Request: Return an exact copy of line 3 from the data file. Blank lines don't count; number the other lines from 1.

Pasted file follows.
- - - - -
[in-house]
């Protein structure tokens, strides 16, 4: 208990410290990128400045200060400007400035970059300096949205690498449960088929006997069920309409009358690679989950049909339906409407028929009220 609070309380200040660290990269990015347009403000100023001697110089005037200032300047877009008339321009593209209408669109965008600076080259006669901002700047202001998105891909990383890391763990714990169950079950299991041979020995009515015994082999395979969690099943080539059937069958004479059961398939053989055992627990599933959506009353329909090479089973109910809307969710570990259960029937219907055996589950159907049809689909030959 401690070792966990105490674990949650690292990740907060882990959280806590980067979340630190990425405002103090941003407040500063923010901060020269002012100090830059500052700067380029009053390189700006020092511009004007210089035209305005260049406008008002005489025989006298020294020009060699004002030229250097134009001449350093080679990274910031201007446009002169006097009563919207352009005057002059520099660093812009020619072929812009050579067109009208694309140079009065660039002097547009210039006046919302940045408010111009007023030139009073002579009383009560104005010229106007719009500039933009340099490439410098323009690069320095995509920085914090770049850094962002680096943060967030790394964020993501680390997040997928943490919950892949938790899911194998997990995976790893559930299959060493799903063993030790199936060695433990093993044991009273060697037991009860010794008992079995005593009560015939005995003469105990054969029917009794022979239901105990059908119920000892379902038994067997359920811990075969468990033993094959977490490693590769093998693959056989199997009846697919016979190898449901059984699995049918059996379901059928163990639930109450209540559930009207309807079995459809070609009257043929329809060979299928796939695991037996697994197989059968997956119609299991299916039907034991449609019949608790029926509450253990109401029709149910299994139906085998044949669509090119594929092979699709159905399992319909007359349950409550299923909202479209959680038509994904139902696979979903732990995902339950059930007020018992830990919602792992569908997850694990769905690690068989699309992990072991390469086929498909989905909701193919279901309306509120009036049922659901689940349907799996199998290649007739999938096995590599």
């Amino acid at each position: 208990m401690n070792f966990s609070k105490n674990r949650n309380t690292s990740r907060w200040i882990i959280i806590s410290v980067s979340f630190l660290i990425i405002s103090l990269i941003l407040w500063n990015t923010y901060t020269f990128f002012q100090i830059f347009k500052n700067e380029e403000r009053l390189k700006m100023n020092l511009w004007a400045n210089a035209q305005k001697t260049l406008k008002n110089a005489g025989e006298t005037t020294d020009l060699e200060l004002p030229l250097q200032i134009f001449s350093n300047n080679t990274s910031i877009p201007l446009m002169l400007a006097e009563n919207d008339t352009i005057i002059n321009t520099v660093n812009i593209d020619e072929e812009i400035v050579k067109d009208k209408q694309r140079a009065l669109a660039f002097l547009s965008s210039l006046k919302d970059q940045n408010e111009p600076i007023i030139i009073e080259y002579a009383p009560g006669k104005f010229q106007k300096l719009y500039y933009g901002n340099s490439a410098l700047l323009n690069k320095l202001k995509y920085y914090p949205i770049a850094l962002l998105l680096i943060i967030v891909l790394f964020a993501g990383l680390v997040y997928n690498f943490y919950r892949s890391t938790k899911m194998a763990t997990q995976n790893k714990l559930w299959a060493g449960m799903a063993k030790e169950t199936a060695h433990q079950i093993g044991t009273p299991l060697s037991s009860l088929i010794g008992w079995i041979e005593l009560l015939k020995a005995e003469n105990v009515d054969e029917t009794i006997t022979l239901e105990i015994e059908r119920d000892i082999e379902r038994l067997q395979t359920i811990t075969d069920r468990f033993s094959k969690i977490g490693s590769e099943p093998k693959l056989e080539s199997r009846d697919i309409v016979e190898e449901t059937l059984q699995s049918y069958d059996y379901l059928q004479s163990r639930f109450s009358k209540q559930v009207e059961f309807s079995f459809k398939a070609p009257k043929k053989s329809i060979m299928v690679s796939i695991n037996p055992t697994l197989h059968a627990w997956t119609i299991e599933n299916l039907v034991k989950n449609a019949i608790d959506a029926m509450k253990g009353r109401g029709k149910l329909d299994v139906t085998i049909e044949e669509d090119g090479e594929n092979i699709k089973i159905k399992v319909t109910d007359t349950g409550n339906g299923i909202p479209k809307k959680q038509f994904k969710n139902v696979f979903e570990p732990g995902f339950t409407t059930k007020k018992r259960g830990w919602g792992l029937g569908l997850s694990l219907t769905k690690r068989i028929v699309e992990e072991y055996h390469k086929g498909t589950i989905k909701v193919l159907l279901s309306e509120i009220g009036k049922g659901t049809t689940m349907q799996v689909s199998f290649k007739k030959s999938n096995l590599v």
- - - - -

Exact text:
């Amino acid at each position: 208990m401690n070792f966990s609070k105490n674990r949650n309380t690292s990740r907060w200040i882990i959280i806590s410290v980067s979340f630190l660290i990425i405002s103090l990269i941003l407040w500063n990015t923010y901060t020269f990128f002012q100090i830059f347009k500052n700067e380029e403000r009053l390189k700006m100023n020092l511009w004007a400045n210089a035209q305005k001697t260049l406008k008002n110089a005489g025989e006298t005037t020294d020009l060699e200060l004002p030229l250097q200032i134009f001449s350093n300047n080679t990274s910031i877009p201007l446009m002169l400007a006097e009563n919207d008339t352009i005057i002059n321009t520099v660093n812009i593209d020619e072929e812009i400035v050579k067109d009208k209408q694309r140079a009065l669109a660039f002097l547009s965008s210039l006046k919302d970059q940045n408010e111009p600076i007023i030139i009073e080259y002579a009383p009560g006669k104005f010229q106007k300096l719009y500039y933009g901002n340099s490439a410098l700047l323009n690069k320095l202001k995509y920085y914090p949205i770049a850094l962002l998105l680096i943060i967030v891909l790394f964020a993501g990383l680390v997040y997928n690498f943490y919950r892949s890391t938790k899911m194998a763990t997990q995976n790893k714990l559930w299959a060493g449960m799903a063993k030790e169950t199936a060695h433990q079950i093993g044991t009273p299991l060697s037991s009860l088929i010794g008992w079995i041979e005593l009560l015939k020995a005995e003469n105990v009515d054969e029917t009794i006997t022979l239901e105990i015994e059908r119920d000892i082999e379902r038994l067997q395979t359920i811990t075969d069920r468990f033993s094959k969690i977490g490693s590769e099943p093998k693959l056989e080539s199997r009846d697919i309409v016979e190898e449901t059937l059984q699995s049918y069958d059996y379901l059928q004479s163990r639930f109450s009358k209540q559930v009207e059961f309807s079995f459809k398939a070609p009257k043929k053989s329809i060979m299928v690679s796939i695991n037996p055992t697994l197989h059968a627990w997956t119609i299991e599933n299916l039907v034991k989950n449609a019949i608790d959506a029926m509450k253990g009353r109401g029709k149910l329909d299994v139906t085998i049909e044949e669509d090119g090479e594929n092979i699709k089973i159905k399992v319909t109910d007359t349950g409550n339906g299923i909202p479209k809307k959680q038509f994904k969710n139902v696979f979903e570990p732990g995902f339950t409407t059930k007020k018992r259960g830990w919602g792992l029937g569908l997850s694990l219907t769905k690690r068989i028929v699309e992990e072991y055996h390469k086929g498909t589950i989905k909701v193919l159907l279901s309306e509120i009220g009036k049922g659901t049809t689940m349907q799996v689909s199998f290649k007739k030959s999938n096995l590599v």